Wednesday, 15 September 2010

Framing environmental reponsibility, 1960s style

Last week in the UK, the excellent TV series Mad Men returned to our screens. Based on the advertising agencies of New York's Madison Avenue, the show offers an unflinching perspective on American values and society (as well as being a damn good ensemble-type show with a fantastic script and great actors).

As well as the compelling, if somewhat jarring portrayals of issues such as race and gender, the show has made the odd oblique reference to the environment - most notably in an earlier series where we see the model American family casually dispose of the unwanted remains of their picnic... by cheerfully tossing it away at the side of the road before driving off.

Putting to one side the more subtle symbolic aspect of this sort of scene (that the clean-cut image maintained by the characters conceals the awkward, messy reality of their private lives), it is interesting to consider the way in which environmental responsibility was framed in the 1960s. For example, a further irony of the picnic scene in Mad Men is that advertising was of course heavily used to 're-educate' Americans on the wrongs of littering - a notion captured neatly in the 'litter-bug' PR campaigns of the decade.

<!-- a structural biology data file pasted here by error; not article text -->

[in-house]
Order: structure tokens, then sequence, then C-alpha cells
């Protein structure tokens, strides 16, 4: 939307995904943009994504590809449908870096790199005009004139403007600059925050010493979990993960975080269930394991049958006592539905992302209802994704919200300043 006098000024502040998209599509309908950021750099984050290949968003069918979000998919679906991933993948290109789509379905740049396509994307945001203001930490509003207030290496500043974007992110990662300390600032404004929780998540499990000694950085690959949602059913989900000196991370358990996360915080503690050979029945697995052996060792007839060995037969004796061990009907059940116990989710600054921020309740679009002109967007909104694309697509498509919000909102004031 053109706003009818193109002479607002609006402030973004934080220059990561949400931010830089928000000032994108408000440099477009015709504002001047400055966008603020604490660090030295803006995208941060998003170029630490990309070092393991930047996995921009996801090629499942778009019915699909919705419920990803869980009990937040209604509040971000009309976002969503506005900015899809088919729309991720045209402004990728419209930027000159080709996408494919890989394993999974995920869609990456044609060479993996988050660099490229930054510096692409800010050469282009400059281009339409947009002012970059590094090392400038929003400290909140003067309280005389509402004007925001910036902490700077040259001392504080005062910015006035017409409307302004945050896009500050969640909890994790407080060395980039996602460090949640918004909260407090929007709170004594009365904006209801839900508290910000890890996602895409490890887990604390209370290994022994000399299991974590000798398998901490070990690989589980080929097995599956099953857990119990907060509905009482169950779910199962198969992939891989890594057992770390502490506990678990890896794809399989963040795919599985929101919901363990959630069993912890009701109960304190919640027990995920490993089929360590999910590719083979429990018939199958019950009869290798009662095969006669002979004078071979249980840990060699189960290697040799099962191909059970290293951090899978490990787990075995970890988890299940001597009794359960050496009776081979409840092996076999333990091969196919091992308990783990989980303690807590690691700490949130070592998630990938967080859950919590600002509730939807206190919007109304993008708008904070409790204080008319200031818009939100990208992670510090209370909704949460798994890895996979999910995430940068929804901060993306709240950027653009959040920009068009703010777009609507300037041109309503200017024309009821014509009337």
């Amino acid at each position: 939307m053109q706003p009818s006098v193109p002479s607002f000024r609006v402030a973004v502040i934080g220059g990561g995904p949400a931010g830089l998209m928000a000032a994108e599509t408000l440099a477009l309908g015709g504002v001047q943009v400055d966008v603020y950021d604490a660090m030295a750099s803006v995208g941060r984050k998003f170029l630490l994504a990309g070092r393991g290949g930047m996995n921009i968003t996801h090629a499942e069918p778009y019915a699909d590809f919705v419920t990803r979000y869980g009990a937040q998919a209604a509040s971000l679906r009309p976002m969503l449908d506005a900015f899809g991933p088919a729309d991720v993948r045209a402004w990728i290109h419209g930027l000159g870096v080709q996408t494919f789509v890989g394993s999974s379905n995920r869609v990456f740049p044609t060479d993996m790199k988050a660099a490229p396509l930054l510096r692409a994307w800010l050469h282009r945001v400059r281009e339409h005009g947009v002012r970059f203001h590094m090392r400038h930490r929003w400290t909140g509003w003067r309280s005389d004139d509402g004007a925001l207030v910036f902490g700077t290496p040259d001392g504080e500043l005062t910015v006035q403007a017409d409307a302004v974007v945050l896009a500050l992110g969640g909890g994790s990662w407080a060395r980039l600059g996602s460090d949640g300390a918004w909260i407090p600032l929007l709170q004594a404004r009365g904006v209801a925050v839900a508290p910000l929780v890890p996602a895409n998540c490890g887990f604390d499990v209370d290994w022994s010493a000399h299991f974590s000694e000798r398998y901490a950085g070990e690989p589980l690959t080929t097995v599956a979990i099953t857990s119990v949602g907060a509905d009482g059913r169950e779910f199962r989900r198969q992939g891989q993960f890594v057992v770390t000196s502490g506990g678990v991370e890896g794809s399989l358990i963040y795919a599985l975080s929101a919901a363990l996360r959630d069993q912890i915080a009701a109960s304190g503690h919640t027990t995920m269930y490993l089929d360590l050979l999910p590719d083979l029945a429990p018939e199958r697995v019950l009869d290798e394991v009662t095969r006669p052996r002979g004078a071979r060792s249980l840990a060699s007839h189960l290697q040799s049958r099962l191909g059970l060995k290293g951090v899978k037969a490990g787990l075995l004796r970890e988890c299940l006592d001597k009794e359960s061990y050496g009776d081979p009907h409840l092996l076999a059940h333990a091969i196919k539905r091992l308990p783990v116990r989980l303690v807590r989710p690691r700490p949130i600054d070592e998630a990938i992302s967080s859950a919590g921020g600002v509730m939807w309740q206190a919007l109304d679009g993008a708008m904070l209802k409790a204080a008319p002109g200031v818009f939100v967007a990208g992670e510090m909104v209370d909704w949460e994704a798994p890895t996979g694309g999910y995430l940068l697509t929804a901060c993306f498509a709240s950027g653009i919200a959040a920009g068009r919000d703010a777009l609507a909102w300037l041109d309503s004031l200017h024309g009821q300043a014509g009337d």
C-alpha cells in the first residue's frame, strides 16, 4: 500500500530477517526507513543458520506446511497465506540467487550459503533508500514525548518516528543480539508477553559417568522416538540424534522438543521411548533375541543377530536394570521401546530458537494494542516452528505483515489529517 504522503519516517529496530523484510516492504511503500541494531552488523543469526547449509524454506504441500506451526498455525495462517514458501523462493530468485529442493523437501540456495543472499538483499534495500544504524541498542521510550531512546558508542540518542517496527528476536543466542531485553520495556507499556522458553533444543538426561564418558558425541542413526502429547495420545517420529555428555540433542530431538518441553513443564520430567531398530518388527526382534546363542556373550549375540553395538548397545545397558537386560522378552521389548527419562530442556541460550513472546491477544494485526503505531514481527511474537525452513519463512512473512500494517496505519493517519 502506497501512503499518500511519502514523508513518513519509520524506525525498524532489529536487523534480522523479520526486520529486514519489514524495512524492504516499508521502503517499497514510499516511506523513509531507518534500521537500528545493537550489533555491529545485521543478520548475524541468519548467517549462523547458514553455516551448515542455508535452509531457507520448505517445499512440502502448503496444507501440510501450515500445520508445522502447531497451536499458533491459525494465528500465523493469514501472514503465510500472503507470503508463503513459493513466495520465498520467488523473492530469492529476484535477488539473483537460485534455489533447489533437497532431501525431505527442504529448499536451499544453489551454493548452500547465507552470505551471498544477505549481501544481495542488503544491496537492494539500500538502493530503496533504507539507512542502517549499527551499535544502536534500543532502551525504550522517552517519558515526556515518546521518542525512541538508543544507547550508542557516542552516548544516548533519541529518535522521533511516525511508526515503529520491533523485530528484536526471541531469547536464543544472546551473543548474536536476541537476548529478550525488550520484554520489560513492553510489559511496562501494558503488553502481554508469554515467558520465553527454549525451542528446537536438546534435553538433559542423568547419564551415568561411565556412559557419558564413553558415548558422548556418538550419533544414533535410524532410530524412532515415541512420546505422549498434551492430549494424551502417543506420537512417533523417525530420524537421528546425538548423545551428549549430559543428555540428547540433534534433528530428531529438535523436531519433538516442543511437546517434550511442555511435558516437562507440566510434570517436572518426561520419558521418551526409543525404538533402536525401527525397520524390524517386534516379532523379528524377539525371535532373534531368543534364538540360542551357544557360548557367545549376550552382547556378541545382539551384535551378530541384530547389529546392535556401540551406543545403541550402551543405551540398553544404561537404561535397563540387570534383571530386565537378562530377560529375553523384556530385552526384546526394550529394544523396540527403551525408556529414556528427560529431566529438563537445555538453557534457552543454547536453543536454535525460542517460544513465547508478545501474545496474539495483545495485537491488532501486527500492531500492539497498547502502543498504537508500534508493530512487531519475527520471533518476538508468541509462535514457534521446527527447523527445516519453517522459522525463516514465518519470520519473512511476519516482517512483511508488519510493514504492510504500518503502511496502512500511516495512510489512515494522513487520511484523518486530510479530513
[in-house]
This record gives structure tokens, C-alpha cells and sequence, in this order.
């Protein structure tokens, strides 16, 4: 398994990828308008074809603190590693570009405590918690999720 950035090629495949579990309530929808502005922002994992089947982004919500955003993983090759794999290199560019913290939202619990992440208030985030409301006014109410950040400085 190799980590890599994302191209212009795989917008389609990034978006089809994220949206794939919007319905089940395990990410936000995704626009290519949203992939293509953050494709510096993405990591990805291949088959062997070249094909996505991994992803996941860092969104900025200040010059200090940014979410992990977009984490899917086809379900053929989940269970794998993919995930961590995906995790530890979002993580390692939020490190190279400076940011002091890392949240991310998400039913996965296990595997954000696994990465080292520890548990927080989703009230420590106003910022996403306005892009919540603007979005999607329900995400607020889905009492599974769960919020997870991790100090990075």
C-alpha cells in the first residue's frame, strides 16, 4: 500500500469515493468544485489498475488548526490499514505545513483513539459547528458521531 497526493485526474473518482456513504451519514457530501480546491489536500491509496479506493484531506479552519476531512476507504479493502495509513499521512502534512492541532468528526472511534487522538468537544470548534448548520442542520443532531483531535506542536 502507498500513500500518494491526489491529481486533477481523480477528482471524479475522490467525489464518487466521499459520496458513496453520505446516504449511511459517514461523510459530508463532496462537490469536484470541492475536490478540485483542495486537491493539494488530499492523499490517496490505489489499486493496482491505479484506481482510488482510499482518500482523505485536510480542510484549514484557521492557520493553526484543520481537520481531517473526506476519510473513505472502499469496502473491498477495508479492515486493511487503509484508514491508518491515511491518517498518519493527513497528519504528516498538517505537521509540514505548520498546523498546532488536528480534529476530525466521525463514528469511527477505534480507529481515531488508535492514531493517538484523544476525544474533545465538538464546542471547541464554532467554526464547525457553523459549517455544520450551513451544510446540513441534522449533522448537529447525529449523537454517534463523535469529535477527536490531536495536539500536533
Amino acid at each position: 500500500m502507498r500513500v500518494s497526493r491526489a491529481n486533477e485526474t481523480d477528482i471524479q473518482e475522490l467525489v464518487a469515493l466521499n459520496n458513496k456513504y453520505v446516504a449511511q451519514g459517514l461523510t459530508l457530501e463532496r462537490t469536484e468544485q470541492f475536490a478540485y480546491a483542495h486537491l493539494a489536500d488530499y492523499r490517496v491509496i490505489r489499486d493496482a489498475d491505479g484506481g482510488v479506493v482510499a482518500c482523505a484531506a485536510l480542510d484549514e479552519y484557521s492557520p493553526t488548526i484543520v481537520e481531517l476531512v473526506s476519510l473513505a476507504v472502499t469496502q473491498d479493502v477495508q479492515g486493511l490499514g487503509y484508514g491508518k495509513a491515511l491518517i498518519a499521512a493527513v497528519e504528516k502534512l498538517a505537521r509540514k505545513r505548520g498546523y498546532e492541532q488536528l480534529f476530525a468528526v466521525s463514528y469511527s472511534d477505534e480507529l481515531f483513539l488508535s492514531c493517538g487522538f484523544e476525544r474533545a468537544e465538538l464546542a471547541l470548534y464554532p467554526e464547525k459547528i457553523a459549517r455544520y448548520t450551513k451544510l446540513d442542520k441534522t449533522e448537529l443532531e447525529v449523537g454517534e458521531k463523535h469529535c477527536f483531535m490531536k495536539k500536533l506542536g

A rather less savoury fragment of 1960s advertising treatment of environmental issues can be found in this advert that appeared in Life magazine in 1962, which happily trumpets the scale of resource consumption in terms that would make even Tony Hayward shudder...

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